I feel upset: not for myself, but for my son. Something small happened at nursery, something trivial, something lost. And he was upset by it, as small children can be. I’m almost alarmed by the effect it had on me: not just sympathy, not simply compassion, but a visceral empathy and desire to hold him close and tight. Not a logical response, but probably a very human one: i just want to fix his pain, to take it away, to make him forget it ever existed.

If this is what it’s like to be a parent, it looks like it may be harder than i anticipated.

Of course i understand why i feel as i do: not only am i empathic, but he is my son. And as any parents would, we have given him his first few years of life in the most safe and sheltered way that we can. Not hiding him away, but trying to ensure that he learns to fall gently. That his risk, his learning, is appropriate to his size.

But of course this does not work forever: as he grows, he will learn, and some of that learning will be about loss, about pain, about how things fall beyond our control, and about how our actions have consequences that we cannot hide or be shielded from.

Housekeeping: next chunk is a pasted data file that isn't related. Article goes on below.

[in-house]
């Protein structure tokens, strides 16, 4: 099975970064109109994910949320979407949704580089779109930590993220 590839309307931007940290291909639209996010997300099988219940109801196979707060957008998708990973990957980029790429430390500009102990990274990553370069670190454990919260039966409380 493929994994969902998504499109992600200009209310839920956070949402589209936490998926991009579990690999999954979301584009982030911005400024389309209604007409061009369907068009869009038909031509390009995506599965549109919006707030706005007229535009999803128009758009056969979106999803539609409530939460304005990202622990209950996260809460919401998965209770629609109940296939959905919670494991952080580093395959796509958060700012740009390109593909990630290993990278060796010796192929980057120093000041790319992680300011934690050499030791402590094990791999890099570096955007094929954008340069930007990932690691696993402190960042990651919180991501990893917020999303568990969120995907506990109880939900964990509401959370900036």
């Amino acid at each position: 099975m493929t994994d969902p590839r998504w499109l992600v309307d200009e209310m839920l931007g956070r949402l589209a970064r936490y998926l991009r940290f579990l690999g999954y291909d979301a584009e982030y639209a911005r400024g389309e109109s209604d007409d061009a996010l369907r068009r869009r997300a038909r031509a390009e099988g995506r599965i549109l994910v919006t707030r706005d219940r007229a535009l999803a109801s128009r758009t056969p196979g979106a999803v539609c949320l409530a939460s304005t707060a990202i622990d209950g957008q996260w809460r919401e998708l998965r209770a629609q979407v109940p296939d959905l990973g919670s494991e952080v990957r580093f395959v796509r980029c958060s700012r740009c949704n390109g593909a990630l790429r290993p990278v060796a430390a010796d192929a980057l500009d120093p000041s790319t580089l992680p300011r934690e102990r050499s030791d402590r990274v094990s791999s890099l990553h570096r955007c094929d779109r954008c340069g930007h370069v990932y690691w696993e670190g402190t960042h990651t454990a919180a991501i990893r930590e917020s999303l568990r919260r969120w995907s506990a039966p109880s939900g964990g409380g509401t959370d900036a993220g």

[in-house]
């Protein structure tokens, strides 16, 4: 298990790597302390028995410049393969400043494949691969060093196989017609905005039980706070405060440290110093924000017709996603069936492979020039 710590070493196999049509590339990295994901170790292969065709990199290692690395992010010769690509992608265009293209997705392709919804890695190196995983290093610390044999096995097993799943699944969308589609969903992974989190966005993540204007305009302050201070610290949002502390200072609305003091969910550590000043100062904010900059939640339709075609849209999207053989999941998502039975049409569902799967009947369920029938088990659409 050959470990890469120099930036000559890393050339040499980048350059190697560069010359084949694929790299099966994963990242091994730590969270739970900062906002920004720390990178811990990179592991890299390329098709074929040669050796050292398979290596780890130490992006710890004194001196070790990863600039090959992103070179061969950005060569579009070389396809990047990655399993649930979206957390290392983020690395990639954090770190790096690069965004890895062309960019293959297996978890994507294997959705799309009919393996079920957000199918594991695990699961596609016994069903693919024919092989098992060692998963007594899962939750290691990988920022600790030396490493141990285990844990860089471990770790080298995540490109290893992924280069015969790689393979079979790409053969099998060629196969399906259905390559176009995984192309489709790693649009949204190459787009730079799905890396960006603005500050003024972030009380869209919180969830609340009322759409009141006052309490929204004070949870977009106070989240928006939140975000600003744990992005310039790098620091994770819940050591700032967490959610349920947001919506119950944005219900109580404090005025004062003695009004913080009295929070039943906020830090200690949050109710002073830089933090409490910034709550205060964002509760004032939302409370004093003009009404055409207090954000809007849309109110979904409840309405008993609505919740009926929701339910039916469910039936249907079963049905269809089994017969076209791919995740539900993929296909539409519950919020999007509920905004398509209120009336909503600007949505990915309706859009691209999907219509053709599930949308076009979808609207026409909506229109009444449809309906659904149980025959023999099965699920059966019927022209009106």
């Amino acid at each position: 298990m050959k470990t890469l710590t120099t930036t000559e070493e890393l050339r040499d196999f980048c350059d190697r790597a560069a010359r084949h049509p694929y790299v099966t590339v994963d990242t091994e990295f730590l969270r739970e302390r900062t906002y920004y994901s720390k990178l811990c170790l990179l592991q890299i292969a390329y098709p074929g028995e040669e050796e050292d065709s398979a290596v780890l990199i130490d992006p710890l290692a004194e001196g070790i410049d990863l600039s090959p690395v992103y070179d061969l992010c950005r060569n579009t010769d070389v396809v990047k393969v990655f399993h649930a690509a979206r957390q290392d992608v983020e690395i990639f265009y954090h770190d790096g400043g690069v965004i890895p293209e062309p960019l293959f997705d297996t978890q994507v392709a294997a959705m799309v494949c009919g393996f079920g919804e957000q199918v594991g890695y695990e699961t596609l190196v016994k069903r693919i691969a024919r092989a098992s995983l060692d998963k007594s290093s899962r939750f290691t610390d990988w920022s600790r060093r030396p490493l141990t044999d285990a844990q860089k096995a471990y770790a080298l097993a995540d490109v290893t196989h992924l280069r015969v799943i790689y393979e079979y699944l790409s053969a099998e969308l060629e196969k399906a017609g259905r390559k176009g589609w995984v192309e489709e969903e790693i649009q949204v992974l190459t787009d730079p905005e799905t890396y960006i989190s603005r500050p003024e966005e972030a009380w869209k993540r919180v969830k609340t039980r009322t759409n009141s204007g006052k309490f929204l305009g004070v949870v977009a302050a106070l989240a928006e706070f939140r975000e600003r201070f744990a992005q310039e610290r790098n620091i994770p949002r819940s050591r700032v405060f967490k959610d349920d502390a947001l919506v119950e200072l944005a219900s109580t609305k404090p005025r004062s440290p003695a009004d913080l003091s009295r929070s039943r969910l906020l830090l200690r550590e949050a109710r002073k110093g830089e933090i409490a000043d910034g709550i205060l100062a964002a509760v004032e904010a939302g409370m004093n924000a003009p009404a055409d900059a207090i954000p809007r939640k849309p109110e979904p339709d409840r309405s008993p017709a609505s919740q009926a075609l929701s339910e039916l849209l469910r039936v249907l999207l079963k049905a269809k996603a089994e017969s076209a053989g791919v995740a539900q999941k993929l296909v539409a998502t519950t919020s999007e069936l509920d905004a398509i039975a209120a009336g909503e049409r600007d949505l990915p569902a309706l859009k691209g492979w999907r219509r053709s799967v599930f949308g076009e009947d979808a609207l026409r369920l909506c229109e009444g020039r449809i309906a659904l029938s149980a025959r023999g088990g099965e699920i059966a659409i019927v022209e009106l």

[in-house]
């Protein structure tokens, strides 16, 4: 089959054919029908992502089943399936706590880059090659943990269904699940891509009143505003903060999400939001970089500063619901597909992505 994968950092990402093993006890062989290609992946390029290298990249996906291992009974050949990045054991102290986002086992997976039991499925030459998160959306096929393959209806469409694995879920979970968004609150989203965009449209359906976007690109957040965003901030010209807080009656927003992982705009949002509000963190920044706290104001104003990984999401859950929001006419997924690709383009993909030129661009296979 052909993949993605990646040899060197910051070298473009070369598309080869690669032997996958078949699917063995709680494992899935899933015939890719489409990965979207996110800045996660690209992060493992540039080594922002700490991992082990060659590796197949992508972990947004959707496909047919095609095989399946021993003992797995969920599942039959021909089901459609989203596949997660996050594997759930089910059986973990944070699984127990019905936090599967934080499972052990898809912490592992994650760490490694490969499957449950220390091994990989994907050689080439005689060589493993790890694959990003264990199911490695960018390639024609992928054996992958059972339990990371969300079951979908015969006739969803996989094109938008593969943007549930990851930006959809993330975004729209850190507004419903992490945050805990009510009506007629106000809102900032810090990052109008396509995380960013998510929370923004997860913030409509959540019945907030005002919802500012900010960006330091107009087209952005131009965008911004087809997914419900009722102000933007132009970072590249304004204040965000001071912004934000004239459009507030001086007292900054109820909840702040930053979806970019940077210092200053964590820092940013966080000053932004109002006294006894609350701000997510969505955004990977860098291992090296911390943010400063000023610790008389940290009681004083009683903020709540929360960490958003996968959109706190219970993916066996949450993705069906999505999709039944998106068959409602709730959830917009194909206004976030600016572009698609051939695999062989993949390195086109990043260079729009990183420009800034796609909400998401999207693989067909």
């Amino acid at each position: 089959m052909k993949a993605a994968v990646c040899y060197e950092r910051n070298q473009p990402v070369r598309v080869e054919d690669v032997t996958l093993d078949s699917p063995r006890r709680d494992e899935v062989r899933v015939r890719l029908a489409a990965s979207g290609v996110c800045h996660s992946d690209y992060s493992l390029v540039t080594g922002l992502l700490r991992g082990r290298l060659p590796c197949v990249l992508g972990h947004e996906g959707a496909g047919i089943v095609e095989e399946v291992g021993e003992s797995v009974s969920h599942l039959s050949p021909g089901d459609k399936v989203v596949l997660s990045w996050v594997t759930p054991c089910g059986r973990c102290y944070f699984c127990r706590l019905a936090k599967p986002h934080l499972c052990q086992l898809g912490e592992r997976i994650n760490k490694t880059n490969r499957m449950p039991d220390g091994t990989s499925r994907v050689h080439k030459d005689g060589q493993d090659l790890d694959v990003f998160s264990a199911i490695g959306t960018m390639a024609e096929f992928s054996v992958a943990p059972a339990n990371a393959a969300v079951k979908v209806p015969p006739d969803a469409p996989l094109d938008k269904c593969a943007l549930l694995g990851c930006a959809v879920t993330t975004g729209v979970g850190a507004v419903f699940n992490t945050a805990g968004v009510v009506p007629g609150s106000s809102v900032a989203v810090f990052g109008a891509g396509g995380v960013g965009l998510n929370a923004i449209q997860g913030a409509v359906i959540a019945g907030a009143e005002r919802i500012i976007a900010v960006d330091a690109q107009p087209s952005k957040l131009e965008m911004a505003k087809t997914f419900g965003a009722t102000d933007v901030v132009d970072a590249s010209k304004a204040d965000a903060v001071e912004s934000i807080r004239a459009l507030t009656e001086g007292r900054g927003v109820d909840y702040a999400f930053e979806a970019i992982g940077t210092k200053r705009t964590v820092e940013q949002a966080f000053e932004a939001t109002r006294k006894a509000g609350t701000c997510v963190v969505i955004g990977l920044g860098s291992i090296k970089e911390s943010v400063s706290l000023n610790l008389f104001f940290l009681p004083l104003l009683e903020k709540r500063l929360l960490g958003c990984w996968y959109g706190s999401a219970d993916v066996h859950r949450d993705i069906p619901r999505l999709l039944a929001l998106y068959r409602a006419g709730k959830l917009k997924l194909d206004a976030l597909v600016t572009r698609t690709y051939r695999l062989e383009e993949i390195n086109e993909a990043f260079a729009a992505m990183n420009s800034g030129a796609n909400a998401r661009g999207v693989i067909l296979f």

These are hard lessons, but of course important ones. Protecting him from some pain now leaves harder lessons down the line.

Again: i understand this, and yet it’s still a hard lesson and harder truth.

I suppose that is my role as his papa, to guide him and to gradually open my arms further, wider, although i guess always ready to wrap him back up, for at least as long as i can. To let him know that even when he may feel pain or loss, he does not do so alone.

About julianstodd

Author, Artist, Researcher, and Founder of Sea Salt Learning. My work explores the context of the Social Age and the intersection of formal and social systems.
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